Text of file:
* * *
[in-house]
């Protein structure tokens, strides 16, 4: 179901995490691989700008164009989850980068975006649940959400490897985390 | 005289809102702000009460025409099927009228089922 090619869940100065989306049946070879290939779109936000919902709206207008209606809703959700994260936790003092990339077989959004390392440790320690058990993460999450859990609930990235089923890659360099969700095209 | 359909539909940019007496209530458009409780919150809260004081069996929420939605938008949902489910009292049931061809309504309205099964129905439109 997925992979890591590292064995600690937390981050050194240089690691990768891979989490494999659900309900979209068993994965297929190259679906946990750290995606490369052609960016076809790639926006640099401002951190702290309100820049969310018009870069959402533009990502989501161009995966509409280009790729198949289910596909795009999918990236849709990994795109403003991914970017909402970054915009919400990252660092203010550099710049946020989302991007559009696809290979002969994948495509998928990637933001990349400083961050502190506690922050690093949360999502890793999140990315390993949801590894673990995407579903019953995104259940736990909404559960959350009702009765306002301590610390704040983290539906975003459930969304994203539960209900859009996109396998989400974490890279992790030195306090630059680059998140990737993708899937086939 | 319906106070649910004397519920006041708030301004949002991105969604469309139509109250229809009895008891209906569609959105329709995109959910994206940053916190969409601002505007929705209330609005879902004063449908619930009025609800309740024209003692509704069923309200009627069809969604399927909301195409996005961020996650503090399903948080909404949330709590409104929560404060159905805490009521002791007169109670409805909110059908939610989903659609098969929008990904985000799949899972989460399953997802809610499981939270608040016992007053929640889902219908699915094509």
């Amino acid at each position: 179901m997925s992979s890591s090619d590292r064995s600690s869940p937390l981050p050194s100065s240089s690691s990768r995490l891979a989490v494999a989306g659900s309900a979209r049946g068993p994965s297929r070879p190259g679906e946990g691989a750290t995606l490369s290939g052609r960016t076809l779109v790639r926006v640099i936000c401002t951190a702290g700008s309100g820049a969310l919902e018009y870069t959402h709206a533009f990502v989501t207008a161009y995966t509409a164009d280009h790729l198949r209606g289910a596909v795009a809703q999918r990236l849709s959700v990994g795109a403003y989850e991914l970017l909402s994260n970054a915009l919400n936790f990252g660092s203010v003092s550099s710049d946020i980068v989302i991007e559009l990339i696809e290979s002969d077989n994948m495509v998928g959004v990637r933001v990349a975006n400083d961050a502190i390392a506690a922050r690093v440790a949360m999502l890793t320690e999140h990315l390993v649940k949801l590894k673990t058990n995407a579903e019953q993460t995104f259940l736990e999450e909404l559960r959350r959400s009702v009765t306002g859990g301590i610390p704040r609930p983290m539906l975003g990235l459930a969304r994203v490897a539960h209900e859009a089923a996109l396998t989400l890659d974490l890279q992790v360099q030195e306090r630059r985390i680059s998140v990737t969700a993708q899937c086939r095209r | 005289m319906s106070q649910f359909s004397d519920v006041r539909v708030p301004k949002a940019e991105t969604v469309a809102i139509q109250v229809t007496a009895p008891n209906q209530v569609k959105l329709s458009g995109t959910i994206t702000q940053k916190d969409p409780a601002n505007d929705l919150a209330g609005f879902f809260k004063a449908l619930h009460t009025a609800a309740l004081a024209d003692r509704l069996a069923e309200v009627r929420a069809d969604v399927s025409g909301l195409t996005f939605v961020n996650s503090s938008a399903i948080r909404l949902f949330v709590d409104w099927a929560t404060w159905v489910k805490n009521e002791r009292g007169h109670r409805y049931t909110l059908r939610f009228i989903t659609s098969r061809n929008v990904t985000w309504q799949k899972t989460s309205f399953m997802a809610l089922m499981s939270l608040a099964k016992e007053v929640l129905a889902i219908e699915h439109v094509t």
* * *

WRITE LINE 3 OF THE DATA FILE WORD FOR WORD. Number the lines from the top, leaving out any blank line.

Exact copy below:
């Amino acid at each position: 179901m997925s992979s890591s090619d590292r064995s600690s869940p937390l981050p050194s100065s240089s690691s990768r995490l891979a989490v494999a989306g659900s309900a979209r049946g068993p994965s297929r070879p190259g679906e946990g691989a750290t995606l490369s290939g052609r960016t076809l779109v790639r926006v640099i936000c401002t951190a702290g700008s309100g820049a969310l919902e018009y870069t959402h709206a533009f990502v989501t207008a161009y995966t509409a164009d280009h790729l198949r209606g289910a596909v795009a809703q999918r990236l849709s959700v990994g795109a403003y989850e991914l970017l909402s994260n970054a915009l919400n936790f990252g660092s203010v003092s550099s710049d946020i980068v989302i991007e559009l990339i696809e290979s002969d077989n994948m495509v998928g959004v990637r933001v990349a975006n400083d961050a502190i390392a506690a922050r690093v440790a949360m999502l890793t320690e999140h990315l390993v649940k949801l590894k673990t058990n995407a579903e019953q993460t995104f259940l736990e999450e909404l559960r959350r959400s009702v009765t306002g859990g301590i610390p704040r609930p983290m539906l975003g990235l459930a969304r994203v490897a539960h209900e859009a089923a996109l396998t989400l890659d974490l890279q992790v360099q030195e306090r630059r985390i680059s998140v990737t969700a993708q899937c086939r095209r | 005289m319906s106070q649910f359909s004397d519920v006041r539909v708030p301004k949002a940019e991105t969604v469309a809102i139509q109250v229809t007496a009895p008891n209906q209530v569609k959105l329709s458009g995109t959910i994206t702000q940053k916190d969409p409780a601002n505007d929705l919150a209330g609005f879902f809260k004063a449908l619930h009460t009025a609800a309740l004081a024209d003692r509704l069996a069923e309200v009627r929420a069809d969604v399927s025409g909301l195409t996005f939605v961020n996650s503090s938008a399903i948080r909404l949902f949330v709590d409104w099927a929560t404060w159905v489910k805490n009521e002791r009292g007169h109670r409805y049931t909110l059908r939610f009228i989903t659609s098969r061809n929008v990904t985000w309504q799949k899972t989460s309205f399953m997802a809610l089922m499981s939270l608040a099964k016992e007053v929640l129905a889902i219908e699915h439109v094509t």